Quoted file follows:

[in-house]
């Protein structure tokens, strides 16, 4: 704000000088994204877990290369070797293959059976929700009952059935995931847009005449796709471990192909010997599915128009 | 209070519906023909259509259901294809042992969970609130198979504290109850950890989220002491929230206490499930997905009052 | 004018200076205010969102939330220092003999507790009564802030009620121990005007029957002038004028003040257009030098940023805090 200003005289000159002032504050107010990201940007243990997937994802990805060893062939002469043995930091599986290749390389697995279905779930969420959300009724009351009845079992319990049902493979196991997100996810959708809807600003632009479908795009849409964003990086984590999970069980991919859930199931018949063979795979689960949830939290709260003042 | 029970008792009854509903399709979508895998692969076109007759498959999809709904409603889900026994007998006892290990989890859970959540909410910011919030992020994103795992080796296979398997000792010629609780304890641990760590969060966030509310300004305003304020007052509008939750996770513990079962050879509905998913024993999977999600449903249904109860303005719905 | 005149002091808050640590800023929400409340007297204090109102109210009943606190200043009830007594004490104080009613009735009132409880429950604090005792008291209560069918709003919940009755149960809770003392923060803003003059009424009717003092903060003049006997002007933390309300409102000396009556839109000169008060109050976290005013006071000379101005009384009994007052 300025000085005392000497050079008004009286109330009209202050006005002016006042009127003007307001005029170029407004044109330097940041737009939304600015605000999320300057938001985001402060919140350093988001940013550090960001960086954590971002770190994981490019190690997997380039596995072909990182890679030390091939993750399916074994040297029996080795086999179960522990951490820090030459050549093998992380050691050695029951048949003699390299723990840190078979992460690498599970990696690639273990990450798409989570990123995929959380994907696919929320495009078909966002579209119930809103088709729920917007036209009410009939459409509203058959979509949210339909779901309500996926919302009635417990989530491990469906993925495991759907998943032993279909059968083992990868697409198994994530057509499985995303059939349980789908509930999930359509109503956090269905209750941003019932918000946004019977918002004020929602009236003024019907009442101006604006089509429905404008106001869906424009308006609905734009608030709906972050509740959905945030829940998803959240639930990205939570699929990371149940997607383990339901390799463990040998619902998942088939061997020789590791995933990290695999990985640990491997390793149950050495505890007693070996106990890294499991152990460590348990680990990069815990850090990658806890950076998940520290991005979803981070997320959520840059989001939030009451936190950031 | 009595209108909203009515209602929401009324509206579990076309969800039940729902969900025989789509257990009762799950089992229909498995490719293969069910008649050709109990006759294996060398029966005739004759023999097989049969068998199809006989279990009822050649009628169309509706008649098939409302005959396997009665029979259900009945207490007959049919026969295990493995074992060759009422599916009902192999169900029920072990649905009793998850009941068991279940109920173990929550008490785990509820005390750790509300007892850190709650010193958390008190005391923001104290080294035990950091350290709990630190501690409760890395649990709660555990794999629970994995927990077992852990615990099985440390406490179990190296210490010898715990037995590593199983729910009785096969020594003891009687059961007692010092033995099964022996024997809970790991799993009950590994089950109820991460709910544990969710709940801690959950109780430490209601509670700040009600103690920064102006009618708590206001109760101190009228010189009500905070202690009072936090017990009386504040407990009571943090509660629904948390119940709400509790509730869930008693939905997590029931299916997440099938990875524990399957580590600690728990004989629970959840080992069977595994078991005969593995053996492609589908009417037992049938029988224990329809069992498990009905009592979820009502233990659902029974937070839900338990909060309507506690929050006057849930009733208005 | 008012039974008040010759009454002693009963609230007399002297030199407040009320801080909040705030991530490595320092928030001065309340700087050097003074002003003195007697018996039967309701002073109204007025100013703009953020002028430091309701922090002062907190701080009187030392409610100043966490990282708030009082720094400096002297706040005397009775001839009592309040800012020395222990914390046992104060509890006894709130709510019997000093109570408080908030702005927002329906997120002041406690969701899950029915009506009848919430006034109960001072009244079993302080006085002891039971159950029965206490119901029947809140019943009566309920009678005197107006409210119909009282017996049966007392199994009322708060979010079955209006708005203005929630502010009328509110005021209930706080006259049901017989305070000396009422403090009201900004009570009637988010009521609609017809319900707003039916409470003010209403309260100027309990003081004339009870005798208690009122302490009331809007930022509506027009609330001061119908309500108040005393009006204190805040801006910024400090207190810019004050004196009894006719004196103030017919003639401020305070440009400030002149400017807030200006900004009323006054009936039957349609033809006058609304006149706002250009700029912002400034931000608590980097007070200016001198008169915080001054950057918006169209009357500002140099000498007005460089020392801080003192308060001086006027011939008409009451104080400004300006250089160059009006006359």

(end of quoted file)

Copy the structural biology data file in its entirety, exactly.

[in-house]
């Protein structure tokens, strides 16, 4: 704000000088994204877990290369070797293959059976929700009952059935995931847009005449796709471990192909010997599915128009 | 209070519906023909259509259901294809042992969970609130198979504290109850950890989220002491929230206490499930997905009052 | 004018200076205010969102939330220092003999507790009564802030009620121990005007029957002038004028003040257009030098940023805090 200003005289000159002032504050107010990201940007243990997937994802990805060893062939002469043995930091599986290749390389697995279905779930969420959300009724009351009845079992319990049902493979196991997100996810959708809807600003632009479908795009849409964003990086984590999970069980991919859930199931018949063979795979689960949830939290709260003042 | 029970008792009854509903399709979508895998692969076109007759498959999809709904409603889900026994007998006892290990989890859970959540909410910011919030992020994103795992080796296979398997000792010629609780304890641990760590969060966030509310300004305003304020007052509008939750996770513990079962050879509905998913024993999977999600449903249904109860303005719905 | 005149002091808050640590800023929400409340007297204090109102109210009943606190200043009830007594004490104080009613009735009132409880429950604090005792008291209560069918709003919940009755149960809770003392923060803003003059009424009717003092903060003049006997002007933390309300409102000396009556839109000169008060109050976290005013006071000379101005009384009994007052 300025000085005392000497050079008004009286109330009209202050006005002016006042009127003007307001005029170029407004044109330097940041737009939304600015605000999320300057938001985001402060919140350093988001940013550090960001960086954590971002770190994981490019190690997997380039596995072909990182890679030390091939993750399916074994040297029996080795086999179960522990951490820090030459050549093998992380050691050695029951048949003699390299723990840190078979992460690498599970990696690639273990990450798409989570990123995929959380994907696919929320495009078909966002579209119930809103088709729920917007036209009410009939459409509203058959979509949210339909779901309500996926919302009635417990989530491990469906993925495991759907998943032993279909059968083992990868697409198994994530057509499985995303059939349980789908509930999930359509109503956090269905209750941003019932918000946004019977918002004020929602009236003024019907009442101006604006089509429905404008106001869906424009308006609905734009608030709906972050509740959905945030829940998803959240639930990205939570699929990371149940997607383990339901390799463990040998619902998942088939061997020789590791995933990290695999990985640990491997390793149950050495505890007693070996106990890294499991152990460590348990680990990069815990850090990658806890950076998940520290991005979803981070997320959520840059989001939030009451936190950031 | 009595209108909203009515209602929401009324509206579990076309969800039940729902969900025989789509257990009762799950089992229909498995490719293969069910008649050709109990006759294996060398029966005739004759023999097989049969068998199809006989279990009822050649009628169309509706008649098939409302005959396997009665029979259900009945207490007959049919026969295990493995074992060759009422599916009902192999169900029920072990649905009793998850009941068991279940109920173990929550008490785990509820005390750790509300007892850190709650010193958390008190005391923001104290080294035990950091350290709990630190501690409760890395649990709660555990794999629970994995927990077992852990615990099985440390406490179990190296210490010898715990037995590593199983729910009785096969020594003891009687059961007692010092033995099964022996024997809970790991799993009950590994089950109820991460709910544990969710709940801690959950109780430490209601509670700040009600103690920064102006009618708590206001109760101190009228010189009500905070202690009072936090017990009386504040407990009571943090509660629904948390119940709400509790509730869930008693939905997590029931299916997440099938990875524990399957580590600690728990004989629970959840080992069977595994078991005969593995053996492609589908009417037992049938029988224990329809069992498990009905009592979820009502233990659902029974937070839900338990909060309507506690929050006057849930009733208005 | 008012039974008040010759009454002693009963609230007399002297030199407040009320801080909040705030991530490595320092928030001065309340700087050097003074002003003195007697018996039967309701002073109204007025100013703009953020002028430091309701922090002062907190701080009187030392409610100043966490990282708030009082720094400096002297706040005397009775001839009592309040800012020395222990914390046992104060509890006894709130709510019997000093109570408080908030702005927002329906997120002041406690969701899950029915009506009848919430006034109960001072009244079993302080006085002891039971159950029965206490119901029947809140019943009566309920009678005197107006409210119909009282017996049966007392199994009322708060979010079955209006708005203005929630502010009328509110005021209930706080006259049901017989305070000396009422403090009201900004009570009637988010009521609609017809319900707003039916409470003010209403309260100027309990003081004339009870005798208690009122302490009331809007930022509506027009609330001061119908309500108040005393009006204190805040801006910024400090207190810019004050004196009894006719004196103030017919003639401020305070440009400030002149400017807030200006900004009323006054009936039957349609033809006058609304006149706002250009700029912002400034931000608590980097007070200016001198008169915080001054950057918006169209009357500002140099000498007005460089020392801080003192308060001086006027011939008409009451104080400004300006250089160059009006006359």